Over the past couple of years, this decline in solar capacity value, along with the retirement of older natural gas plants, was reflected in California's bilateral RA capacity prices. These doubled in 2019, reflecting shortages in capacity. This shortage of capacity is why newly-planned solar projects have integrated batteries that enable energy shifting to capture some capacity value. Hybrid resources have not yet proven themselves and are still energy-limited where the storage is charged from the solar field and not the grid.
In contrast, geothermal brings a 90-95% capacity value and a history of reliable operations regardless of the weather. The consistent performance of geothermal as a capacity resource, at all times, is now capturing the attention of buyers across the region.
As the CPUC and California load-serving entities turn to IRPs and other types of long- term analysis to guide procurement and planning decisions, geothermal's multiple values need to be closely examined. California's IRP tools have always selected geothermal at some point in the planning horizon across a range of cost points, even when the model also selects a large amount of solar and storage. The reason geothermal is selected in IRP models is the fact that higher decarbonization targets require the displacement of more and more natural gas-fired and nuclear capacity.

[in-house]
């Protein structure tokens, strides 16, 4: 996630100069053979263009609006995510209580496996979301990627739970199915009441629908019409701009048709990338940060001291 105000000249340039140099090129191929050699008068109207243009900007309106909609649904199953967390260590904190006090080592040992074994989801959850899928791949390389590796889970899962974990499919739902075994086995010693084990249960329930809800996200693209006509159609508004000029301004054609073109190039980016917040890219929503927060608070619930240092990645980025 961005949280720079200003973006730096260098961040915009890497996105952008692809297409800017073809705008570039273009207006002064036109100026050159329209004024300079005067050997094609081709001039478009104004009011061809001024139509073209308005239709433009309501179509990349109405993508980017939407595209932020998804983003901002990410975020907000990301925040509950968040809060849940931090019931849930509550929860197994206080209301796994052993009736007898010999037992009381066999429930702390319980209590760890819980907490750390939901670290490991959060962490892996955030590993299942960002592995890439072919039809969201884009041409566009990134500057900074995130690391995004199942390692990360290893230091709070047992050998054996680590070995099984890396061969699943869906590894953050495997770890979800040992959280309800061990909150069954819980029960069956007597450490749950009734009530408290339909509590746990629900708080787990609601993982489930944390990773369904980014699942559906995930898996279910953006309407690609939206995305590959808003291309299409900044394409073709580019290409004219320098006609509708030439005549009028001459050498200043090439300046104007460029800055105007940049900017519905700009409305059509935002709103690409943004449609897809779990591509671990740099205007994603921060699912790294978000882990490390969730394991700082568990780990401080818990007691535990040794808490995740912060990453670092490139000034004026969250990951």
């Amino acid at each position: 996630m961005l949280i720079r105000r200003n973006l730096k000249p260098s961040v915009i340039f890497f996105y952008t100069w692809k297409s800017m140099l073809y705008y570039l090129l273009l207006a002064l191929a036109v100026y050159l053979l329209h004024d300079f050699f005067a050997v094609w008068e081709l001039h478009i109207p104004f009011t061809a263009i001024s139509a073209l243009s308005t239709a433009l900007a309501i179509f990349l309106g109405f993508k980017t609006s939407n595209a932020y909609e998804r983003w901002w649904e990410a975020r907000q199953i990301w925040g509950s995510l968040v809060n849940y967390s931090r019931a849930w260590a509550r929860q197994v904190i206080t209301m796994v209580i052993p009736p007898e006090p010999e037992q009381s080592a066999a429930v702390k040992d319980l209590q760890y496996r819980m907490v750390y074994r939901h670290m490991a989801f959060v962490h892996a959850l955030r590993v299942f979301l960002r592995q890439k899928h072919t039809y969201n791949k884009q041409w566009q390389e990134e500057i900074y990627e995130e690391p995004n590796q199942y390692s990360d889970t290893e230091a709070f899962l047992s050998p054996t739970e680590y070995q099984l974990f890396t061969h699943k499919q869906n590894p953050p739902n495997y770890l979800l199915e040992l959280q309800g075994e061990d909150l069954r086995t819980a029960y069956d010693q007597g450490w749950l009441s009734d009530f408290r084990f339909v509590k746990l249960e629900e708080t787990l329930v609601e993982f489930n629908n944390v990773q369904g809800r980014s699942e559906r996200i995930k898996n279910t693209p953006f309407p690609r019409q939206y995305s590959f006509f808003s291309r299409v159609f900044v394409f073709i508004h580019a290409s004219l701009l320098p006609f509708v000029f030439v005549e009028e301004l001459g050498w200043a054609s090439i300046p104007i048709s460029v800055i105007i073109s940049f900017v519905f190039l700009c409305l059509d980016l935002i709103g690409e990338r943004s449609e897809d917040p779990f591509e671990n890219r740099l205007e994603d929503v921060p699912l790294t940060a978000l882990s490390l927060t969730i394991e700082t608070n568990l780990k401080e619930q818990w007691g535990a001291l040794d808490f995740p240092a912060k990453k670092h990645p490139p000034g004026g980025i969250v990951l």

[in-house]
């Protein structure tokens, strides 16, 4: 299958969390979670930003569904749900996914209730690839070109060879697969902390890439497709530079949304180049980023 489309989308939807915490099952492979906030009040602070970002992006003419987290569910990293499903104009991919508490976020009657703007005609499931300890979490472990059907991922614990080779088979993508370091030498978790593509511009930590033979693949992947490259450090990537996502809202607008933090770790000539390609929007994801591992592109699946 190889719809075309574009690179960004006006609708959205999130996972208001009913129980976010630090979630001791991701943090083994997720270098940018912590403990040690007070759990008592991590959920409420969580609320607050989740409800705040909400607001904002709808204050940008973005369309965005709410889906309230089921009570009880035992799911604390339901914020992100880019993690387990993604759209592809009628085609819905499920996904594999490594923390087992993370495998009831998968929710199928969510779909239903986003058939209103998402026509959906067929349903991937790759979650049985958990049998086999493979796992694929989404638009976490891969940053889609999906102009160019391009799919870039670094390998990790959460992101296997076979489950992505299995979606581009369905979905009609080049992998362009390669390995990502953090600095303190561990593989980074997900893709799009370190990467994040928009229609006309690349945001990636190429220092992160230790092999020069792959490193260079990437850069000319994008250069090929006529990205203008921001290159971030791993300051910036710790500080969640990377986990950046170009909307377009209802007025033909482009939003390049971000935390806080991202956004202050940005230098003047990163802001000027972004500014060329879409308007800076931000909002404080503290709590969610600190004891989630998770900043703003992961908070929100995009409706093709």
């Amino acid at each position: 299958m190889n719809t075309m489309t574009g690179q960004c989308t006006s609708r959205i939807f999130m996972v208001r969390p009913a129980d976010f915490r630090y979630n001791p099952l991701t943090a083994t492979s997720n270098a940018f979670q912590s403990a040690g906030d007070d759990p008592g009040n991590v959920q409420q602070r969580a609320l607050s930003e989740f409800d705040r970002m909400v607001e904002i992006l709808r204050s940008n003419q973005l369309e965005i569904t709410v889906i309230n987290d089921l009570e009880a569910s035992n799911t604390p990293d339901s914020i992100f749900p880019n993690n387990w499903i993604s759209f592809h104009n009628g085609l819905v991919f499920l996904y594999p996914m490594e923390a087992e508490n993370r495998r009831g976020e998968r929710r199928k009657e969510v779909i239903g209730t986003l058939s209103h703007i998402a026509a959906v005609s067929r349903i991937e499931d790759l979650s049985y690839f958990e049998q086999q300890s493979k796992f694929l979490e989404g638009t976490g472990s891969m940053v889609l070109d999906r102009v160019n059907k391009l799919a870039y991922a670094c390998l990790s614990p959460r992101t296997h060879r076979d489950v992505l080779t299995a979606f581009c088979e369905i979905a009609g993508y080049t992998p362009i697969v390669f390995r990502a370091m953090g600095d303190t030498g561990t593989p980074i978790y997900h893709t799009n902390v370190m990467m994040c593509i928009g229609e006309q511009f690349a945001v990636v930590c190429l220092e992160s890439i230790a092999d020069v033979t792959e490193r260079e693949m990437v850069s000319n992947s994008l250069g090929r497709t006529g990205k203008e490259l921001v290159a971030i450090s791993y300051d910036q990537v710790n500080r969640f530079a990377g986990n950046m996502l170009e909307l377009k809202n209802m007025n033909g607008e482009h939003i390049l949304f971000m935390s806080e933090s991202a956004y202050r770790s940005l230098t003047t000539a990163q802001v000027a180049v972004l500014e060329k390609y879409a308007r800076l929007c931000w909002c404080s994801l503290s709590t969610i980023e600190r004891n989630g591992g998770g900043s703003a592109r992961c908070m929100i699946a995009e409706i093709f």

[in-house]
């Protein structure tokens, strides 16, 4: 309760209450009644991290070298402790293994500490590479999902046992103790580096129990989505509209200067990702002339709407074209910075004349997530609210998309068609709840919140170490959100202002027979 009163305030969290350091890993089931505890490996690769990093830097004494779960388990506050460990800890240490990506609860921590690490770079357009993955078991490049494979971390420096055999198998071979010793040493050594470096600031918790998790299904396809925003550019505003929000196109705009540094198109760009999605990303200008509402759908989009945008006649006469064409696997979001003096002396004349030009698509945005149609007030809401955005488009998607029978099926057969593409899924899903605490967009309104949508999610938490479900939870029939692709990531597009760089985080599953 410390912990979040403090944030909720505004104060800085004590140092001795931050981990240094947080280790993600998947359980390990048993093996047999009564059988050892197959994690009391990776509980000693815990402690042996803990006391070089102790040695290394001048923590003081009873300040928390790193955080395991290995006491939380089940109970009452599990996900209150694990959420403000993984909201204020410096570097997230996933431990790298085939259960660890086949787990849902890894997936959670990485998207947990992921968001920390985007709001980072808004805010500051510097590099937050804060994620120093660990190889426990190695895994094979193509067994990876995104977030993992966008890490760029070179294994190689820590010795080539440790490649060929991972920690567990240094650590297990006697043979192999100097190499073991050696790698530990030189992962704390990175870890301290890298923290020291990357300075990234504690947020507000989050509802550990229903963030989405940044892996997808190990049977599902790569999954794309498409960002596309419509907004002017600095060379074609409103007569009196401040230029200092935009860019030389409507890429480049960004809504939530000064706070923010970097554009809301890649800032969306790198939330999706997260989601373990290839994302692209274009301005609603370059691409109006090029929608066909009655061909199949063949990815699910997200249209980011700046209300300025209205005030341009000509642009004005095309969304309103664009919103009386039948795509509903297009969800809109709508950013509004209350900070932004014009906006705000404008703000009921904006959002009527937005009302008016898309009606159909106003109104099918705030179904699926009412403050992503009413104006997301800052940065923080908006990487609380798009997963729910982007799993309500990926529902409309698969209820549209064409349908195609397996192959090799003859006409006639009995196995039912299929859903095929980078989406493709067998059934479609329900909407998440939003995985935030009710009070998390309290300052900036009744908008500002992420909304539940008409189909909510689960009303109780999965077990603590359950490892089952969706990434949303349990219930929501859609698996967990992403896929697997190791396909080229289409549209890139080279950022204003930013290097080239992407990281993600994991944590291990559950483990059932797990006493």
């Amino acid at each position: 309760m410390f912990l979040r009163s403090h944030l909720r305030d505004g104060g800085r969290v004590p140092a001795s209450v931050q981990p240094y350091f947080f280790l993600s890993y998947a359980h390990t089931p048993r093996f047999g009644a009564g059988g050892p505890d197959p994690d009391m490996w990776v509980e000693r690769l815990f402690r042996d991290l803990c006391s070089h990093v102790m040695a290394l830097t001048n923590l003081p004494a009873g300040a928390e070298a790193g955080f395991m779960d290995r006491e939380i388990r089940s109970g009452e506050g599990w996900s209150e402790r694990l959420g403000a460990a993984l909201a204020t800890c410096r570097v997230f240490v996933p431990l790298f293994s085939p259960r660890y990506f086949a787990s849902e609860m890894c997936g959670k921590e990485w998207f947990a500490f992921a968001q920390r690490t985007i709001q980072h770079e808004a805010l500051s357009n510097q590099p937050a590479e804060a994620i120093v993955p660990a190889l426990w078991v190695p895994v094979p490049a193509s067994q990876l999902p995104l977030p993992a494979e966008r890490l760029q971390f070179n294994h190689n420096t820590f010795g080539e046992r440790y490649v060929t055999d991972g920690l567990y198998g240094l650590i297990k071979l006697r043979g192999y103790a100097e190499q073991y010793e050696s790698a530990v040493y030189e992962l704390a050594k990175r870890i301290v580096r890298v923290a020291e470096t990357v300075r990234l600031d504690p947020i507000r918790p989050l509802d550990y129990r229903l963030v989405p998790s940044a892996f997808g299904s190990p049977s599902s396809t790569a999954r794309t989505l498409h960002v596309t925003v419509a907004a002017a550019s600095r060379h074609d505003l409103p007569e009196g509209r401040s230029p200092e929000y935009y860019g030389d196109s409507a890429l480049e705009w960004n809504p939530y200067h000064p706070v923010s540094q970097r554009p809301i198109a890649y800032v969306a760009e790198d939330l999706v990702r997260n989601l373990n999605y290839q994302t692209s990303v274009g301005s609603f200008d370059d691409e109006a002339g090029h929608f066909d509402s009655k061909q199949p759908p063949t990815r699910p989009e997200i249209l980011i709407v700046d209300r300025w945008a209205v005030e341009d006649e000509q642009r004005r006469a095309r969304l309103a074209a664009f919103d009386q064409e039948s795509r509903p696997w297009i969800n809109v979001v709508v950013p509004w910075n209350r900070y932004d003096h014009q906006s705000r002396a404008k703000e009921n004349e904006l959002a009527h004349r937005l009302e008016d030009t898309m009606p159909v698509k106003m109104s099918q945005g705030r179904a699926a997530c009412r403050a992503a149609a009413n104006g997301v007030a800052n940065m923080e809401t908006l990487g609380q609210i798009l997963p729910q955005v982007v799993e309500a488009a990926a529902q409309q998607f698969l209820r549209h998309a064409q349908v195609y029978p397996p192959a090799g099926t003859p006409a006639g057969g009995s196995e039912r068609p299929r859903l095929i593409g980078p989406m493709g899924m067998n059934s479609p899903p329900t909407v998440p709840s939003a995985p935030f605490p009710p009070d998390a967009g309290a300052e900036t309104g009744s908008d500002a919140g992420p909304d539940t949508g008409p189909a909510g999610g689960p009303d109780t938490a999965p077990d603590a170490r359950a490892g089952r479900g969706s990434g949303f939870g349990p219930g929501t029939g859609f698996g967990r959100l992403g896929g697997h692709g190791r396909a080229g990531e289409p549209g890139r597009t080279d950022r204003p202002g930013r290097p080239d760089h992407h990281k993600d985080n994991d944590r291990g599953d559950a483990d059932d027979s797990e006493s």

Replacing high-capacity fossil generation in an IRP with renewables results in 1 MW of geothermal displacing 4-5 MW of solar and storage capacity. What we found is that the IRP models build multiple solar plants with storage to displace one geothermal profile. Hence, a simple 1:1 LCOE comparison between these technologies is inadequate. This result is only now starting to be understood by planners; as we look out over the next 20 years, each MW of geothermal procured will require much less solar with storage.
The trends described in this article have been consistent for several years. They suggest that geothermal developers should have confidence that, if more of the resource can be delivered within a reasonable cost range, it will find buyers. A single geothermal project is not competing against the price of a single PV project with storage, but rather the cost of 4 PV projects with storage. It is vital that geothermal developers are helping to tell this story. In addition to stimulating increased geothermal demand across the western United States, these findings should lead to an improved analytical and policy framework for the benefits of geothermal on a global scale.
- Thomsen P. The Increasing Comparative Value of Geothermal in California– Recent Trends and Forecasts as of Mid-2019. Presentation at: Proceedings World Geothermal Congress; April 26 - May 2, 2020;Reykjavik, Iceland.
- All prices used for these calculations are downloaded from the CAISO OASIS website. A table comparing geothermal energy value to three different sample solar profiles used for CPUC modeling can be found in Thomsen (2020, 2018a). This profile is one of the ones in the table, updated to 2020.
- Thomsen P. The Increasing Comparative Value of Geothermal in California–2018 Edition. CD recording: GRC Transactions 2018a;42.